This past Saturday I attended Mi Palabra, a monthly youth-run open mic series that just recently got started at MACLA.  Though the group was small, it was very welcoming, and there was a variety of talent to be seen.  Most people shared spoken word pieces, and two youth collaborated on a song.  They even invited me to perform, though I hadn’t come prepared (that’s where cell phones and websites come in handy…).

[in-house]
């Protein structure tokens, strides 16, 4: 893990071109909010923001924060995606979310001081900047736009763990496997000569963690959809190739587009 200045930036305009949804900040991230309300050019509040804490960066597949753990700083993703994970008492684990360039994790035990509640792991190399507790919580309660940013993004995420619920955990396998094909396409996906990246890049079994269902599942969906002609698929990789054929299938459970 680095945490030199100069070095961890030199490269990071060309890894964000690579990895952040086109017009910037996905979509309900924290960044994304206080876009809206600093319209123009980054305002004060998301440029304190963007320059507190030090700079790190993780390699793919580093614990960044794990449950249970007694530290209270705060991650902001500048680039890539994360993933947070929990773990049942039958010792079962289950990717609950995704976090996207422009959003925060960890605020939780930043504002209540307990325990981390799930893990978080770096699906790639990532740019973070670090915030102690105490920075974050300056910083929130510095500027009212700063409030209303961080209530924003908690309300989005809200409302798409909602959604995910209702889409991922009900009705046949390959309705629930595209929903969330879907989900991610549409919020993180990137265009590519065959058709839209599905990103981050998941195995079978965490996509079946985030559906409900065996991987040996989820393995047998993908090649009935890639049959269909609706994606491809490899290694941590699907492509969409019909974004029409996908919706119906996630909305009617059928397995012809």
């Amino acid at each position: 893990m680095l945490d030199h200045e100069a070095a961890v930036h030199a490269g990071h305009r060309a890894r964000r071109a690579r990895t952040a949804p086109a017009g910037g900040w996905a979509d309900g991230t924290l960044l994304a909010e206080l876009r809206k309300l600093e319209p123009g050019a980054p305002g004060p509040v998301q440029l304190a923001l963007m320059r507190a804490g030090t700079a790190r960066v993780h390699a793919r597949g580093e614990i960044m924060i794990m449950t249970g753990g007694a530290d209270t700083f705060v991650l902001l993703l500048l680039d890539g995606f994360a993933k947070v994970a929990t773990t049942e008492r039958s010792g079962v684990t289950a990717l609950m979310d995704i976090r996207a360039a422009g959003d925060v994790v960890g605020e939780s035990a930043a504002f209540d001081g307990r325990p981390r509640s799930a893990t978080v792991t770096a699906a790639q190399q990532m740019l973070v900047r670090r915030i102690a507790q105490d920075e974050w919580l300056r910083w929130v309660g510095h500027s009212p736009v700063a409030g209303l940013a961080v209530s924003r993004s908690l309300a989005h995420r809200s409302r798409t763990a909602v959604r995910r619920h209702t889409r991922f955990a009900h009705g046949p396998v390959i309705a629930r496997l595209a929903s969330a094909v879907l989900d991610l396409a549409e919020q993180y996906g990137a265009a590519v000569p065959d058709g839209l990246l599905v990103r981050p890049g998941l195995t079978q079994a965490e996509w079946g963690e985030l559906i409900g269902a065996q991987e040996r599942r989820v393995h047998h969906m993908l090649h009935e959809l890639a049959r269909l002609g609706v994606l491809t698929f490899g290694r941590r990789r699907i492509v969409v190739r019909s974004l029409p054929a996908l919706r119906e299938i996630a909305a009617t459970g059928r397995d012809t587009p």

After the event, as I sat in the office chatting with Rhiannon Beltran, Programs and Curatorial Assistant, one of the youth came in, and they started discussing the low attendance at the event.  She was concerned that no one was coming because it was the timing was bad, but Rhiannon was insistent that they just needed to strategize and do better outreach so people would know it was happening.  She told the girl (paraphrased), “Let’s work on this together. You and I and the Program Coordinator need to sit down and rethink our recruitment strategy. I’m going to make sure you have access to all the resources we have and that you have everything you need to make this a success.”  It amazed me how with just a few words she made the girl an equal partner in the process, gave her a large amount of responsibility, and also an offer of complete support.